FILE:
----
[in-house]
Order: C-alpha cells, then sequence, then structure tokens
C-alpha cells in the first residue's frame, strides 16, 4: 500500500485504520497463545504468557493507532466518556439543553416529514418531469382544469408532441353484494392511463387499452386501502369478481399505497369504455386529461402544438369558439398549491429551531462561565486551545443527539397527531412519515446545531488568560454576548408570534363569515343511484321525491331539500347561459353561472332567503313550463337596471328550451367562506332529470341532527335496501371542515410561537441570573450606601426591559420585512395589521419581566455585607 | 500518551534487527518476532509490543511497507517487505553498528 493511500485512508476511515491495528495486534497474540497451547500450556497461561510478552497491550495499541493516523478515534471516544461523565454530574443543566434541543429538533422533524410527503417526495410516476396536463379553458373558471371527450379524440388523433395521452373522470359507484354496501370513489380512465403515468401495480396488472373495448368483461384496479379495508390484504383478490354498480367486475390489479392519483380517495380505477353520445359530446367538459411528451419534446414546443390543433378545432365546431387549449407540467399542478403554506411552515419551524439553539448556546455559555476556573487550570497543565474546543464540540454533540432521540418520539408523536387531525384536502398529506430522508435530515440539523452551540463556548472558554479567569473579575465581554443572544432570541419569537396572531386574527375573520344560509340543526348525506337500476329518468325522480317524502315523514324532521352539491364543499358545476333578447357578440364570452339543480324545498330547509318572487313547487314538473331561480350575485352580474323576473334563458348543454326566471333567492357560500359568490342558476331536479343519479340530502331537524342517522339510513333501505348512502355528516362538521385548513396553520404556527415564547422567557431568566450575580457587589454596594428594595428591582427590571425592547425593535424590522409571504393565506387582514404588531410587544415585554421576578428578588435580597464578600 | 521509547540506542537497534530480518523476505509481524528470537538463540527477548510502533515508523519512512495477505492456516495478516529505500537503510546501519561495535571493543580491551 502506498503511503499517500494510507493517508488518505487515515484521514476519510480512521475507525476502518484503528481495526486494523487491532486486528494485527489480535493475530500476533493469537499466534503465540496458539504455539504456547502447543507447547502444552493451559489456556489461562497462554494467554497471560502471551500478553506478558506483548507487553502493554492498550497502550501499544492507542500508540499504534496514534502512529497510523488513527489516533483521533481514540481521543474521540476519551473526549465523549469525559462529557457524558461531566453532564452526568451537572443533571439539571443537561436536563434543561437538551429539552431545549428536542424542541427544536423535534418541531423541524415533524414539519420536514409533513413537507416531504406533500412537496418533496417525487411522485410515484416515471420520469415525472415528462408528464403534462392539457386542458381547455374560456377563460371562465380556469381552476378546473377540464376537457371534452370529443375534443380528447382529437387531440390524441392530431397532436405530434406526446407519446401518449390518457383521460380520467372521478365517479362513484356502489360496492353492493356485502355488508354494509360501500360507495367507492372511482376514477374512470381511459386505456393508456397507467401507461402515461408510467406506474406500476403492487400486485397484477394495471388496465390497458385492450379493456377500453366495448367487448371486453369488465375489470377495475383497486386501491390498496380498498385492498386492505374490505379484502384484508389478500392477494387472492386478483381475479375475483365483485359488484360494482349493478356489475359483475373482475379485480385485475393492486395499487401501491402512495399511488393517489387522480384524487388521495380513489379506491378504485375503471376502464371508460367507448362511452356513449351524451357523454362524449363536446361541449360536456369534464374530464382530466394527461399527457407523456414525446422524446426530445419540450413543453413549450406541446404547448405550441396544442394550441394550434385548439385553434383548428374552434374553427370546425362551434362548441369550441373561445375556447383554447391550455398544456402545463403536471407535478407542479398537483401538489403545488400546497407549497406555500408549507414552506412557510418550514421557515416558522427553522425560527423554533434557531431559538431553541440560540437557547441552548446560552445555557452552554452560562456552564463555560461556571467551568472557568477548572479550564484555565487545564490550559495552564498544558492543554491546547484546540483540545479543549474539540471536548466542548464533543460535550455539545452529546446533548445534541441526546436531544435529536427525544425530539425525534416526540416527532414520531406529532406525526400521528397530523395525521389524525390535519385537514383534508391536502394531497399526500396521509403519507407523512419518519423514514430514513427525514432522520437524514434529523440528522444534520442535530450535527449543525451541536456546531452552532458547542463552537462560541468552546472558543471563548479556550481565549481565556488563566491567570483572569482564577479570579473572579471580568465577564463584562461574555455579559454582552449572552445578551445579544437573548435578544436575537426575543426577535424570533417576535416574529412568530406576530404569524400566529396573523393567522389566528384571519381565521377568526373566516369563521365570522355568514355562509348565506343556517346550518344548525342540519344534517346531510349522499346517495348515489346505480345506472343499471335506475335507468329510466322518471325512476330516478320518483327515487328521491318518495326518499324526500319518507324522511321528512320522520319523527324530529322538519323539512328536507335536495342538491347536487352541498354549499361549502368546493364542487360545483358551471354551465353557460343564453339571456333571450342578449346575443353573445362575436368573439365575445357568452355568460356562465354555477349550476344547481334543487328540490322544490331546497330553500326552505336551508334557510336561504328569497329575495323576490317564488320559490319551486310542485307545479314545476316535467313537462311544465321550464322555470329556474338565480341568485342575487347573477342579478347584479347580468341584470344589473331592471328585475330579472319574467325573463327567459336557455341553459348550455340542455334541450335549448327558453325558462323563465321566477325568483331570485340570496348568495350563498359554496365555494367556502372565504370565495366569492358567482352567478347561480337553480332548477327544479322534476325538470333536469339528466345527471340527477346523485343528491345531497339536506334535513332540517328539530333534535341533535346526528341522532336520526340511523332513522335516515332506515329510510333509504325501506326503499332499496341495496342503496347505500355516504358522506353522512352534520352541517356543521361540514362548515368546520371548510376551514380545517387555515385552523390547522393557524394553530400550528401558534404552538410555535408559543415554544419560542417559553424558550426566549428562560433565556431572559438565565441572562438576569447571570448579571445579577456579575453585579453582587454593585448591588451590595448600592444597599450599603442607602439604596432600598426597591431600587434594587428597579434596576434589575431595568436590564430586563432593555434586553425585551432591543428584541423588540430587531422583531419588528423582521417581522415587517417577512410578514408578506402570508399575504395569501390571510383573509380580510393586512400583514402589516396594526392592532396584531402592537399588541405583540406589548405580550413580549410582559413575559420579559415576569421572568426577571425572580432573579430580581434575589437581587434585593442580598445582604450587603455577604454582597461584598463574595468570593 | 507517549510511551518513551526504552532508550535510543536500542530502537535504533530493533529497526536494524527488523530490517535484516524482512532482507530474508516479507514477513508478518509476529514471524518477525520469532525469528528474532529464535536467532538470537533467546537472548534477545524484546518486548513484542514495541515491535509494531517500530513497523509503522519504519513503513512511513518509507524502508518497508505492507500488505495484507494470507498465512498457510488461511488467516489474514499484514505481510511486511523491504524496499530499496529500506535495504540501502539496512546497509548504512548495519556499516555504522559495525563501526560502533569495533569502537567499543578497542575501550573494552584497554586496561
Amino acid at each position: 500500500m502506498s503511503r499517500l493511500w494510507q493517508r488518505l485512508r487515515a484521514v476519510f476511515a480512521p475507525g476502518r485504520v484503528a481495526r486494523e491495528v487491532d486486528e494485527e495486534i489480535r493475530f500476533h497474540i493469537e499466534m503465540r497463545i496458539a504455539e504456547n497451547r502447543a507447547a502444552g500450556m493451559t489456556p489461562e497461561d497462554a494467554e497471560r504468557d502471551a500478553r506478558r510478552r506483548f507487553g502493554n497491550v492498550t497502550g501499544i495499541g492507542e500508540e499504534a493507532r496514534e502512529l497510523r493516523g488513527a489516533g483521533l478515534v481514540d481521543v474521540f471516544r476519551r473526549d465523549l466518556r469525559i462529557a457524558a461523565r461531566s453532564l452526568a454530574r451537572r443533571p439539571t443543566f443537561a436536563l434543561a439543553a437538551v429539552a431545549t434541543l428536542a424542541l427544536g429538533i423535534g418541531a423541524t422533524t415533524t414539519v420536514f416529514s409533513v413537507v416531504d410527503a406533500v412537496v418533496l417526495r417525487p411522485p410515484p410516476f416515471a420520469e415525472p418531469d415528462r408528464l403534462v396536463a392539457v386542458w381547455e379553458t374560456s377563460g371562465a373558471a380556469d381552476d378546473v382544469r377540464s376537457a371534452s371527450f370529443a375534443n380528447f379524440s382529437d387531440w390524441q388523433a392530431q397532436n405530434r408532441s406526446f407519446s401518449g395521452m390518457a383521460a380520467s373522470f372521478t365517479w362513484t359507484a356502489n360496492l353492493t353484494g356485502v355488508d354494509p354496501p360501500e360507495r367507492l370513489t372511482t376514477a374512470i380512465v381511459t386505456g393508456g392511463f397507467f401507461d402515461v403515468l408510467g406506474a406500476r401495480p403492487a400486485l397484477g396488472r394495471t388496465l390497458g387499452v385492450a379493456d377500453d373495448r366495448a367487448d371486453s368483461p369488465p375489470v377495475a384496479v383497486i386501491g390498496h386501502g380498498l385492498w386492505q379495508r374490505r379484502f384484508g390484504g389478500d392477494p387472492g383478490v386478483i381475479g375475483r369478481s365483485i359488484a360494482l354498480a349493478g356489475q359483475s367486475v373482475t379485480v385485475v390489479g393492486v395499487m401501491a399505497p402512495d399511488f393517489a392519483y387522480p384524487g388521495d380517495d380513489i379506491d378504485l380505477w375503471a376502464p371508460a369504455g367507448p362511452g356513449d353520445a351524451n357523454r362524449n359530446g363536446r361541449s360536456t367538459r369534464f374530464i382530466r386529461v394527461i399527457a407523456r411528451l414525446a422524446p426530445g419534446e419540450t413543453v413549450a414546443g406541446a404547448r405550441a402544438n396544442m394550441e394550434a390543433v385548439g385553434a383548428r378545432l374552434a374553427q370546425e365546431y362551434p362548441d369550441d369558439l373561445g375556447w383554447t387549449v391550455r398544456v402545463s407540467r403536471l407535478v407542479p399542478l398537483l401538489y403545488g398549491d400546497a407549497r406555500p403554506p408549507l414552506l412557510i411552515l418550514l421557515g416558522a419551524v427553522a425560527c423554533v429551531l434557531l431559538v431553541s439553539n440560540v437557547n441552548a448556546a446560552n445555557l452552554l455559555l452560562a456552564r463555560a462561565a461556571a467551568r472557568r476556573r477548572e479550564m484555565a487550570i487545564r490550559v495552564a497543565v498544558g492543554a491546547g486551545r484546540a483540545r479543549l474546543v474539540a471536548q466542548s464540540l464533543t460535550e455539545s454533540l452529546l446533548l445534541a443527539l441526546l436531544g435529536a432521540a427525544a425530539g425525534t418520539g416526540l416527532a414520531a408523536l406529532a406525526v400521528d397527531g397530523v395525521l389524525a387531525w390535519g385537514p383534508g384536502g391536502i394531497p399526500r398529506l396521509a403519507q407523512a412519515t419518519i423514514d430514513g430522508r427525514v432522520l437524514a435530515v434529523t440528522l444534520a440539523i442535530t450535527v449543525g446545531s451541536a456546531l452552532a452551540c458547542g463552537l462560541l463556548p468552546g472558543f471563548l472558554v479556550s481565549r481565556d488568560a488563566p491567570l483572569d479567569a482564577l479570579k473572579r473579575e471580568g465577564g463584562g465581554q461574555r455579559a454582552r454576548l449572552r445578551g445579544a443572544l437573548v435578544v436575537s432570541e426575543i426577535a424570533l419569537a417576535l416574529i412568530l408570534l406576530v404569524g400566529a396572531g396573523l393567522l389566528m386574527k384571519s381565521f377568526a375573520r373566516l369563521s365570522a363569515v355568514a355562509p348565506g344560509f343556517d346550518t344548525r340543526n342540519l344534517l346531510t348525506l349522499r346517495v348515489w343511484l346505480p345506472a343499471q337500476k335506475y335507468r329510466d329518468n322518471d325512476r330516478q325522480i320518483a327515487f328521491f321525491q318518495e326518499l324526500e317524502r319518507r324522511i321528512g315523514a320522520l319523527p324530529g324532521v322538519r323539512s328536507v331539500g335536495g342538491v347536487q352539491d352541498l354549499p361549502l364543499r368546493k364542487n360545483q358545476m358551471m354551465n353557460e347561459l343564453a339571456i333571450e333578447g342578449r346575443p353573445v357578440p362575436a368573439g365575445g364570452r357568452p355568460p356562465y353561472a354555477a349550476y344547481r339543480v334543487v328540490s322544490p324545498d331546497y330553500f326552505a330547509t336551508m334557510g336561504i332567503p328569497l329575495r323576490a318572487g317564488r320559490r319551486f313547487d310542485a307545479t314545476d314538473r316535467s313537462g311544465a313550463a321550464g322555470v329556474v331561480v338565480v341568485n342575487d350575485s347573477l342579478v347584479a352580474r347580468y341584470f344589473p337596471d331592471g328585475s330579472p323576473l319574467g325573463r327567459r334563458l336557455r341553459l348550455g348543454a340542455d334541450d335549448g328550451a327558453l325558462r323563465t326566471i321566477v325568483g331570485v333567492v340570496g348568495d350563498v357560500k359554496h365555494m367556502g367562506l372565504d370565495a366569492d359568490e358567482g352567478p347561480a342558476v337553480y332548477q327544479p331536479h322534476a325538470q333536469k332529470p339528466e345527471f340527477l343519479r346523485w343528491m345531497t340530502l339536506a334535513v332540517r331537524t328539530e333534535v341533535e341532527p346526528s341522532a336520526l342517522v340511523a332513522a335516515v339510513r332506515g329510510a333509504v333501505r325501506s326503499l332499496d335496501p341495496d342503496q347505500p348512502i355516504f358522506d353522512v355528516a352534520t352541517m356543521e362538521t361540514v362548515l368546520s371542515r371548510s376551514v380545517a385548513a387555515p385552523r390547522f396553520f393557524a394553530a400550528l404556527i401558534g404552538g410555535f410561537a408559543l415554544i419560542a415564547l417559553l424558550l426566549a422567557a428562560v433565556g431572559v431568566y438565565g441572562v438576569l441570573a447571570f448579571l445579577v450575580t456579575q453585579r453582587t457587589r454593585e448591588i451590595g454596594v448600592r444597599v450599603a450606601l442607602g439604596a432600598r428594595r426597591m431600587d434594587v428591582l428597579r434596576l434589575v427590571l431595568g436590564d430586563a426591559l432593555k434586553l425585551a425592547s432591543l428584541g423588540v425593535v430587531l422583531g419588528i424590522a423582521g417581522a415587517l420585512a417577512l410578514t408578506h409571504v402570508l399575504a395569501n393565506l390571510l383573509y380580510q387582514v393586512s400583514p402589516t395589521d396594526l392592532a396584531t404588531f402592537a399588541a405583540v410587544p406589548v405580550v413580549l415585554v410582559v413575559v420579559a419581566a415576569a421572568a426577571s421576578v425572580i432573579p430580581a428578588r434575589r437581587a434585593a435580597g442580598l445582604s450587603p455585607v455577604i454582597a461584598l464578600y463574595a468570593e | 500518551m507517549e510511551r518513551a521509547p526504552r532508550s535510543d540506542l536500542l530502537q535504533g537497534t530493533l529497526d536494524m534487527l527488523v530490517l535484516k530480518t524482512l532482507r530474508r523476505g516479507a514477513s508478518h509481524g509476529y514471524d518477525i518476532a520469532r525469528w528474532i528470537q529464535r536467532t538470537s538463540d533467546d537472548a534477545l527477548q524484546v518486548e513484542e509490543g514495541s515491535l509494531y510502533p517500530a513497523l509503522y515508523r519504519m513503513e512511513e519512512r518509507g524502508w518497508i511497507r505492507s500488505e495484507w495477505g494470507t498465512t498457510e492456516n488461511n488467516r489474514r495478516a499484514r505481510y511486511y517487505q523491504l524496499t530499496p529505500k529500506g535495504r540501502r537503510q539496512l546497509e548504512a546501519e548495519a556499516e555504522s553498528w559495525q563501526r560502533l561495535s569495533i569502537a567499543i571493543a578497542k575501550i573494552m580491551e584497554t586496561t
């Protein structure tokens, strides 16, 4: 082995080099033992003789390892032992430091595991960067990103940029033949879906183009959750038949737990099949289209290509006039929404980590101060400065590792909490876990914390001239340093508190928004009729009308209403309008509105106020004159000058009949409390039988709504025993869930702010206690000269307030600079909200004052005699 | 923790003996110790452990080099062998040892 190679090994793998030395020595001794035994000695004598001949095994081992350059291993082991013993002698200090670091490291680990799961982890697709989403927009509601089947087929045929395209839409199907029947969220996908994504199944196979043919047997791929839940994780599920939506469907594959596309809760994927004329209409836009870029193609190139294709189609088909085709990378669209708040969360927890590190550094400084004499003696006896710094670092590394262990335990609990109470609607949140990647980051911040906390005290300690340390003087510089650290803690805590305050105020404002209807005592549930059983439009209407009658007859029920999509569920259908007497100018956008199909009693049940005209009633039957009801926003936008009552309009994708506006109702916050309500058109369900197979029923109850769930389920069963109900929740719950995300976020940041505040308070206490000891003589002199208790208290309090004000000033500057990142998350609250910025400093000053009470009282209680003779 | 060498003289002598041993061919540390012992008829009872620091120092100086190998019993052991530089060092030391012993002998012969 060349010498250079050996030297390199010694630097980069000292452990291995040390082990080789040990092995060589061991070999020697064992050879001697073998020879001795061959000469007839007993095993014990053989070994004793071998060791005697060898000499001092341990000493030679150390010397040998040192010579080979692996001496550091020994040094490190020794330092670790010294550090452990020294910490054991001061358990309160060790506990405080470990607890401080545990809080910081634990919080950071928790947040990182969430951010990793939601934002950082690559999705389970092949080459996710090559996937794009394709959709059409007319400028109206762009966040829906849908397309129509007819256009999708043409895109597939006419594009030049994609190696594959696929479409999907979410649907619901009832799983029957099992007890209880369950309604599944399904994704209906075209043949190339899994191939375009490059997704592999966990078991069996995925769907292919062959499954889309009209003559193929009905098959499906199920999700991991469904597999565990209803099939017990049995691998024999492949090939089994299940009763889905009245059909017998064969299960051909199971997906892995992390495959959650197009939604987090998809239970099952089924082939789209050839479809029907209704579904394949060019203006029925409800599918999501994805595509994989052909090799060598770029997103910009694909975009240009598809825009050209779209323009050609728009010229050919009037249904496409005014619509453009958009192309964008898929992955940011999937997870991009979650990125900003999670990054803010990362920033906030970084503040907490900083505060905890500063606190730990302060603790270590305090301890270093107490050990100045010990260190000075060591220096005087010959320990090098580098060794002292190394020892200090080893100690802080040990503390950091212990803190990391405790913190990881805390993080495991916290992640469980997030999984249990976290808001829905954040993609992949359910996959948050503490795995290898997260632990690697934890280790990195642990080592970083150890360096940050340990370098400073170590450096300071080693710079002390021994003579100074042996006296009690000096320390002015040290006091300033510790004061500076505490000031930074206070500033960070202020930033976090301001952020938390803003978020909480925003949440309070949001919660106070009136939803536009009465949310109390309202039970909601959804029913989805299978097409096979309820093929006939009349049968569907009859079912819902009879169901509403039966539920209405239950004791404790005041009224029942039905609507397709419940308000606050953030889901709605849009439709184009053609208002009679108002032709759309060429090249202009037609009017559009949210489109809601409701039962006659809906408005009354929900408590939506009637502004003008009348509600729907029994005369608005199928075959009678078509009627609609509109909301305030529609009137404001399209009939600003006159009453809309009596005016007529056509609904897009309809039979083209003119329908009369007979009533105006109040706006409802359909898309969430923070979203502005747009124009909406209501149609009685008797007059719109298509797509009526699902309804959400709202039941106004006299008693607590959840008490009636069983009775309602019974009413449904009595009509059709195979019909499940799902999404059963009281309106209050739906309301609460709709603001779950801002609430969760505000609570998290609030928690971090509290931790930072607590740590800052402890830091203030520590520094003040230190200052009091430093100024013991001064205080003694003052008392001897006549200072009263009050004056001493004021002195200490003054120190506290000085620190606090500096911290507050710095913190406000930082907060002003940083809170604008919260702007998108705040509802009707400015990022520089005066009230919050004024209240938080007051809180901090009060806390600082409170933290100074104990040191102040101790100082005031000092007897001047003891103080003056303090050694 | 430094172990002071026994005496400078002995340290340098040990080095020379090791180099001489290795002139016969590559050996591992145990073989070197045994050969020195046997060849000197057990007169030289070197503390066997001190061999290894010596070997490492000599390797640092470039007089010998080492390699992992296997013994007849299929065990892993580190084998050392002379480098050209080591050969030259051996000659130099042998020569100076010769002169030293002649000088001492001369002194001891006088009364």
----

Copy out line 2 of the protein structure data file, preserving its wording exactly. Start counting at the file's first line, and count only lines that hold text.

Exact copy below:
Order: C-alpha cells, then sequence, then structure tokens